By the beginning of the 1980s it was clear to United States defense planners that existing and envisaged air defense systems could detect and shoot down just about any aeroplane, making it impossible to effectively attack well defended targets. The solution to this problem appeared to be ‘stealth’ technology that made attacking aeroplanes invisible (or as good as) to enemy defenses. Consequently the United States Air Force began developing this new technology that led to the F-117 attack fighter and the B-2 strategic bomber. These two aeroplanes achieved their ‘stealth’ characteristics through different approaches but both have introduced new shapes and capability to the air. Both are expensive and complex to maintain but they also apparently work.

The B-2 began life as the ‘Advanced Technology Bomber’ developed by the Northrop Corporation that had been selected in 1981 as the prime contractor for this new project. Selection of Northrop for this project may have been the result of many decades of interest the company’s founder had shown in flying wings including the large B-35 and B-49 flying wing bombers and later experiments into flying wing technology.

The development of this new bomber involved more than 6000 companies developing not only the bomber itself but also the advanced technology needed to design it and give it many of its stealth characteristics. All the necessary developments came together in the first B-2 that was rolled out on 22 November 1988 and flew for the first time on 17 July 1989. The first operational B-2 was delivered to the USAF on 17 December 1993.

The complexity of the B-2 means that it is very costly with a unit price of around $1 billion and it is also costly and difficult to maintain in service. As a result, although the air force had originally planned that the B-2 would replace the ageing B-52s still in service, it could not afford to do so and planned to order only 132 of them. However, cost limited orders to only 21, all currently operated by the 509th Bomb Wing based at Whiteman Air force Base in Missouri. There have lately been attempts to revive production, partly so the United States would retain the capability to manufacture strategic bombers. The B-2 has been used operationally over Serbia, Afghanistan and Iraq and it is likely to remain in service for decades to come.

Talk about ugly. The B-2 looks as though somebody took a normal aeroplane, squashed it and threw away half the leftover bits. Still, it is an important aeroplane in the scheme of things and so it was probably inevitable that I would get around to making one sooner or later. The reason that I started making this kit sooner than later was because I felt the urge to build something that was big and simple, and this seemed to fit that description. As it turned out, it is big and it is relatively simple.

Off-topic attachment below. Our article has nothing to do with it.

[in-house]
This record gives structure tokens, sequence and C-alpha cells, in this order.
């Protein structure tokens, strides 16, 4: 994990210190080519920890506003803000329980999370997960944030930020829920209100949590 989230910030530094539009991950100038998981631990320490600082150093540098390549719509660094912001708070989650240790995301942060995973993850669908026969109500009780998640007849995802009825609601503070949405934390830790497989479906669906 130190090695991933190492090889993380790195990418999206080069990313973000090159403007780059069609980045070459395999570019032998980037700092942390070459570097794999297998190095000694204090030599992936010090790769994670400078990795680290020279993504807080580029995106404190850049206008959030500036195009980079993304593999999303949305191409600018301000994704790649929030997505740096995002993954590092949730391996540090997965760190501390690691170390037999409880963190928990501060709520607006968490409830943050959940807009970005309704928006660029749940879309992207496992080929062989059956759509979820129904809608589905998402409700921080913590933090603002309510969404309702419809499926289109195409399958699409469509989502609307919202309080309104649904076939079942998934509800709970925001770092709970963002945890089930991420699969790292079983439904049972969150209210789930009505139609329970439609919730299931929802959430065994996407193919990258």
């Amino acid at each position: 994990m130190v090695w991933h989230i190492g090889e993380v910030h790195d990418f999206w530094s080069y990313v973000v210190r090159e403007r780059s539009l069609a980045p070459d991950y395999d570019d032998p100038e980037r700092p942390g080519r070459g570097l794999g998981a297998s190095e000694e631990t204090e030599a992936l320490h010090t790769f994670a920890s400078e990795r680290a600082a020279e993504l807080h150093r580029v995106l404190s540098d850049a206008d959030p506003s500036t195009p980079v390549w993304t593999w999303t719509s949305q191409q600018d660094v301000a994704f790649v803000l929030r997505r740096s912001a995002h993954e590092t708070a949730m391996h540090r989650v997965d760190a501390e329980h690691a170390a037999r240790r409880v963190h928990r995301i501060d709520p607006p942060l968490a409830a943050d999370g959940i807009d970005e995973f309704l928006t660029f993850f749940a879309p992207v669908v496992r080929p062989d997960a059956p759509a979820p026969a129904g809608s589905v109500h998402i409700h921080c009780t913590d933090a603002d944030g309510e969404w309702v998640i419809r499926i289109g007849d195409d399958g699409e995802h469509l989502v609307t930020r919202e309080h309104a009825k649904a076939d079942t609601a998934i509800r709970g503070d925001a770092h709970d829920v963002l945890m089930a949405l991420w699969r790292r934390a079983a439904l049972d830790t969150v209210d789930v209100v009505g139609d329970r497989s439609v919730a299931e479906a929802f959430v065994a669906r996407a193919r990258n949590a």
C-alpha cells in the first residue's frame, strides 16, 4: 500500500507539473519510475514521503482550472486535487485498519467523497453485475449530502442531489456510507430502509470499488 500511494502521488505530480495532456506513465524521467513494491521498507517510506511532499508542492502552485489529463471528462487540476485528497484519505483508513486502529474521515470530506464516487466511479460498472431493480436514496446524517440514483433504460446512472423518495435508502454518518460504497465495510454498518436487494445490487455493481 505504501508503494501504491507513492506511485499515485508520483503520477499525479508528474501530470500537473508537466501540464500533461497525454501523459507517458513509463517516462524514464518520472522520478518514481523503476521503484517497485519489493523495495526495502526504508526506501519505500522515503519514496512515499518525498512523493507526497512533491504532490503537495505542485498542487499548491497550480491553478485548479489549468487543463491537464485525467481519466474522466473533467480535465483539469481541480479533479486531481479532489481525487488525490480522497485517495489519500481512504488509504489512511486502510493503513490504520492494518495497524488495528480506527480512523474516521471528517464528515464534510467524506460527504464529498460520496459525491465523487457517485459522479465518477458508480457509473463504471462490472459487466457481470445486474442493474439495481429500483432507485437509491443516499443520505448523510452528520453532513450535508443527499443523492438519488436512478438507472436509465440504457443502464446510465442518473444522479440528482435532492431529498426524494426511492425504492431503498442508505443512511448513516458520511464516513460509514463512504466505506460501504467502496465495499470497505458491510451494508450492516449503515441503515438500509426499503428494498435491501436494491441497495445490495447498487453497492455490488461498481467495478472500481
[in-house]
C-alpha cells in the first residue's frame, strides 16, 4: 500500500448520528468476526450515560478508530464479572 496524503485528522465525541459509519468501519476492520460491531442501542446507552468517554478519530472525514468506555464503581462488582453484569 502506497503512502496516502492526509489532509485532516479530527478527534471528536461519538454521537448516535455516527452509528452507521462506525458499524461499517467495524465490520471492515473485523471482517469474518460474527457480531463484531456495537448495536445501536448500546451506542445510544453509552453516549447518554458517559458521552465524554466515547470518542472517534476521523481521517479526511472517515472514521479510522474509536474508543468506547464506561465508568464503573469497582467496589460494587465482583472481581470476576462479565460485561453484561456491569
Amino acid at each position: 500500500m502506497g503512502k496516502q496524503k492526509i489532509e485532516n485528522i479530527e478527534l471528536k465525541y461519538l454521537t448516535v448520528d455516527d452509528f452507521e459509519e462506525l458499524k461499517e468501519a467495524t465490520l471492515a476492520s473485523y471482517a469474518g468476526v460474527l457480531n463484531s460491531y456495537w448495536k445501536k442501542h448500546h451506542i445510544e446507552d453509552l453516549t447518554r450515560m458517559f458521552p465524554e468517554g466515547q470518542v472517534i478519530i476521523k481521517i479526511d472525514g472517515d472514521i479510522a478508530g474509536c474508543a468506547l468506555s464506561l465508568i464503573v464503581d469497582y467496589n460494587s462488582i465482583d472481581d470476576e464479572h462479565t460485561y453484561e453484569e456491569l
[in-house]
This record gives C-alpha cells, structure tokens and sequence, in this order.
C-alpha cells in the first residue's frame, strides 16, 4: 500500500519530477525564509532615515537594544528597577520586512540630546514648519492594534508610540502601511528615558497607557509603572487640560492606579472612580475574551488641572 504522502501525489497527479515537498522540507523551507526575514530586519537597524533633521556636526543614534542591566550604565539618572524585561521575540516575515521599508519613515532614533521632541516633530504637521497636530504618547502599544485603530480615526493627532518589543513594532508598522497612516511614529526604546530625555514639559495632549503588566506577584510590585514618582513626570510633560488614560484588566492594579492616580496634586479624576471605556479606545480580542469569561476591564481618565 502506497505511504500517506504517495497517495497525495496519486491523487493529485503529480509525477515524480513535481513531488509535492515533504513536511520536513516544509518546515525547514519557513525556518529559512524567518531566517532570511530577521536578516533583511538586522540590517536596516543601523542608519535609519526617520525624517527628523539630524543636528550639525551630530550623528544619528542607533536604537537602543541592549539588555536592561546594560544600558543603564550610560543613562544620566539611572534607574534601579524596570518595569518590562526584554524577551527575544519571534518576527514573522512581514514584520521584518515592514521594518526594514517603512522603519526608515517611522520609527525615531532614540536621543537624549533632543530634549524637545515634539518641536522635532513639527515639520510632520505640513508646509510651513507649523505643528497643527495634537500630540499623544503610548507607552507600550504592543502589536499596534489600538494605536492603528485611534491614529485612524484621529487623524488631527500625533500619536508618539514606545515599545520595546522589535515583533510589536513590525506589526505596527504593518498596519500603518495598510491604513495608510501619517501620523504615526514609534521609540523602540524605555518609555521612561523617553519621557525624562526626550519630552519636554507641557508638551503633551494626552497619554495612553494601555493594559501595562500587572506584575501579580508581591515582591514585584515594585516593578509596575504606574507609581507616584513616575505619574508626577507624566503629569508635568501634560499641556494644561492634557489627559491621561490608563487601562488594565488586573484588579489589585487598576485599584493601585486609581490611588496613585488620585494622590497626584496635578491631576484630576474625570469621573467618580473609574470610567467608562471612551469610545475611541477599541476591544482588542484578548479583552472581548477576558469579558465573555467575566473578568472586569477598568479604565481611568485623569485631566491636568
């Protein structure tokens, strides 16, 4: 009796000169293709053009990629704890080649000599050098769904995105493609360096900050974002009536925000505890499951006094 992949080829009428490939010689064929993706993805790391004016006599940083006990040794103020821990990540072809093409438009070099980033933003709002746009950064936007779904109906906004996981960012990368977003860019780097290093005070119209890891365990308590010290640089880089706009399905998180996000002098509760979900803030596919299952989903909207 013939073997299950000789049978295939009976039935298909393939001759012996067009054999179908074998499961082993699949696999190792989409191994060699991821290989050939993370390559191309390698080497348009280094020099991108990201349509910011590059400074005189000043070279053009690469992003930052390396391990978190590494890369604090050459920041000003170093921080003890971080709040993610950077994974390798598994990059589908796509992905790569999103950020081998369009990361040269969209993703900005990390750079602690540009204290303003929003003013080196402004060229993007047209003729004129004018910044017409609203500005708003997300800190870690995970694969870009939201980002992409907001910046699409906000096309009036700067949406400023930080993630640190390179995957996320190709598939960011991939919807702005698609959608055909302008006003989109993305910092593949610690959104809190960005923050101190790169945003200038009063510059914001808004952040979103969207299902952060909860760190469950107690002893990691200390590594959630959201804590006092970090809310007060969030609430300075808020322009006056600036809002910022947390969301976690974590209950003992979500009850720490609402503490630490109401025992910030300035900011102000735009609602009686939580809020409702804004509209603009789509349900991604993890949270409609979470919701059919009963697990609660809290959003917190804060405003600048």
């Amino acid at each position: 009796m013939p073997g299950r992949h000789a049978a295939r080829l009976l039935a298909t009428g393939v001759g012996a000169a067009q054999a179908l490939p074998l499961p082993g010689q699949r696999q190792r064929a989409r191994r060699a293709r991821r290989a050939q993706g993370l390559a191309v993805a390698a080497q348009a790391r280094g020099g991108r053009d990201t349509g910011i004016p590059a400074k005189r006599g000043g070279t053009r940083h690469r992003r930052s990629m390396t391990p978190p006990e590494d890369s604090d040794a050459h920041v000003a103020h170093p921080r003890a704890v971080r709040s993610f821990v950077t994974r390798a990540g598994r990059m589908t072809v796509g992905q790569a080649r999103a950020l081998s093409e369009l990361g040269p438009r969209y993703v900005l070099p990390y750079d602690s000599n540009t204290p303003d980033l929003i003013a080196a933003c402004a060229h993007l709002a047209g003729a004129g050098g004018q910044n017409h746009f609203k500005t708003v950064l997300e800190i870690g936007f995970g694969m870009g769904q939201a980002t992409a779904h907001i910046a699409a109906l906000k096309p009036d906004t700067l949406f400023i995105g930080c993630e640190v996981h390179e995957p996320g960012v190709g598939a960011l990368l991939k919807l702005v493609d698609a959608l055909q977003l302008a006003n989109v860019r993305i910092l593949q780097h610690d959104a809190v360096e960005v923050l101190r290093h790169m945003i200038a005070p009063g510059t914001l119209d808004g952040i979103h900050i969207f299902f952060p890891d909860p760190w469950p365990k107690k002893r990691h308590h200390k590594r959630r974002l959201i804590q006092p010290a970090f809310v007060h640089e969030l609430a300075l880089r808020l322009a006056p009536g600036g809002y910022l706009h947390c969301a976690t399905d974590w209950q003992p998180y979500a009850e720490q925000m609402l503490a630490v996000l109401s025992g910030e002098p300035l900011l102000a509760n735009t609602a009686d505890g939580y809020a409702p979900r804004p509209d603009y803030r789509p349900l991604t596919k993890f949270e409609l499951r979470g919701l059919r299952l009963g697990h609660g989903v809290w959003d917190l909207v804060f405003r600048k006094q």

This kit came in a huge Testors box but I wouldn’t be surprised if the kit had originally come from AMT, the company that made a whole range of huge aircraft kits including the B-35 and B-49, a B-52, a KC-135 and the mighty XB-70. It has many things in common with those kits including a fairly detailed interior that is all but invisible when the model is completed, a certain ‘chunkiness’ in the kit parts and their layout on the sprues and a great generosity in the size of the gaps between major components.

In the XB-70 for example, the gaps between the major components needed very generous applications of filler, as did the wing halves in the YB-49. The same applies to this B-2. This was made worse by the way in which the inner and outer wing sections refused to line up to give a straight leading edge. The solution? Lots of filing gaps with strips of plasticard and more generous applications of filler. Getting all this to work out to a nice smooth finish took a couple of weeks, more or less. I was beginning to think that this was a kit that definitely didn’t want to be built.

Next came the painting. In theory very simple but there must be a lot of people around the place building aeroplanes that are Gunship Gray because I could only find two bottles of the Modelmasters stuff, and that was barely enough to cover this rather large aeroplane. Next was the leading edge of the wing that is black. Masking and painting it was no great trauma but when I pulled the masking tape off away came a fair amount of the gray on the underside where there was lots of filler. After a couple of weeks waiting I gave up and decided to use another paint brand of gunship gray. It looked okay before the gloss coat went on for the decals but then it turned out to be a shade or two lighter than the Modelmasters version. Thank god it’s not polite to pick up other people’s models and look at what’s underneath.

Then it came to the decals. The kit supplies a very nice sheet with all the walkway signs and stenciling you could want. I was really looking forward to bring this rather drab looking thing to life with them but… Arrgh! Even getting the walkway decals to line up well is a bit of a drama but it got worse when it appeared that the glue on the decals would not turn transparent again but remain a whitish gray, not at all how the B-2 should look. Urgent remedial action was needed so it was just as well that the decals were fairly robust. The less said about what followed, the better.

You wouldn’t think that such a relatively simple but large kit could cause such grief, at every turn it seemed to resist my attempts to build it. The end result is impressive but it could have been made a whole lot better had I known all these problems in advance.

Leigh Edmonds
October 2004

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